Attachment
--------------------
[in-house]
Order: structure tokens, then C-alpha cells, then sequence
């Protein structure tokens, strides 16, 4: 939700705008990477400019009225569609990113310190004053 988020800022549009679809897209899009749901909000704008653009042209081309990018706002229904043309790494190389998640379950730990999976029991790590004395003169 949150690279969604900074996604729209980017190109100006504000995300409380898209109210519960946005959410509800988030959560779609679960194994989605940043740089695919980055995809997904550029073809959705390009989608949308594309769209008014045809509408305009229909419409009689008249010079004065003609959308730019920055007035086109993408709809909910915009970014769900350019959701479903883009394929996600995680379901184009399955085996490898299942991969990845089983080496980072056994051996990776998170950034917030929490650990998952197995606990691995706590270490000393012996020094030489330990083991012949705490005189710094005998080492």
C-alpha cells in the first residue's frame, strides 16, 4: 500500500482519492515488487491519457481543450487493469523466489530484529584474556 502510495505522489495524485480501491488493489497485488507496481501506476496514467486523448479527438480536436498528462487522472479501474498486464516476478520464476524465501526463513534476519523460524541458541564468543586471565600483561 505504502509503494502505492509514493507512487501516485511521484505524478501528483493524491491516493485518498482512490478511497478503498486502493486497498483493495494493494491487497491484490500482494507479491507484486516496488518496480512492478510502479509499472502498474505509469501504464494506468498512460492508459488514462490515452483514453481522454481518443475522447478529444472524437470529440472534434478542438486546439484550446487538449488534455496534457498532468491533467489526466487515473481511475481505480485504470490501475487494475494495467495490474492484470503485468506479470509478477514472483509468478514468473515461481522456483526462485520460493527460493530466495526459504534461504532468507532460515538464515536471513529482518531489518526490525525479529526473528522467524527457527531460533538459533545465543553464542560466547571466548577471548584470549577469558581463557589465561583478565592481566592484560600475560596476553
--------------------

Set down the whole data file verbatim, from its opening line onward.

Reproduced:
[in-house]
Order: structure tokens, then C-alpha cells, then sequence
């Protein structure tokens, strides 16, 4: 939700705008990477400019009225569609990113310190004053 988020800022549009679809897209899009749901909000704008653009042209081309990018706002229904043309790494190389998640379950730990999976029991790590004395003169 949150690279969604900074996604729209980017190109100006504000995300409380898209109210519960946005959410509800988030959560779609679960194994989605940043740089695919980055995809997904550029073809959705390009989608949308594309769209008014045809509408305009229909419409009689008249010079004065003609959308730019920055007035086109993408709809909910915009970014769900350019959701479903883009394929996600995680379901184009399955085996490898299942991969990845089983080496980072056994051996990776998170950034917030929490650990998952197995606990691995706590270490000393012996020094030489330990083991012949705490005189710094005998080492």
C-alpha cells in the first residue's frame, strides 16, 4: 500500500482519492515488487491519457481543450487493469523466489530484529584474556 502510495505522489495524485480501491488493489497485488507496481501506476496514467486523448479527438480536436498528462487522472479501474498486464516476478520464476524465501526463513534476519523460524541458541564468543586471565600483561 505504502509503494502505492509514493507512487501516485511521484505524478501528483493524491491516493485518498482512490478511497478503498486502493486497498483493495494493494491487497491484490500482494507479491507484486516496488518496480512492478510502479509499472502498474505509469501504464494506468498512460492508459488514462490515452483514453481522454481518443475522447478529444472524437470529440472534434478542438486546439484550446487538449488534455496534457498532468491533467489526466487515473481511475481505480485504470490501475487494475494495467495490474492484470503485468506479470509478477514472483509468478514468473515461481522456483526462485520460493527460493530466495526459504534461504532468507532460515538464515536471513529482518531489518526490525525479529526473528522467524527457527531460533538459533545465543553464542560466547571466548577471548584470549577469558581463557589465561583478565592481566592484560600475560596476553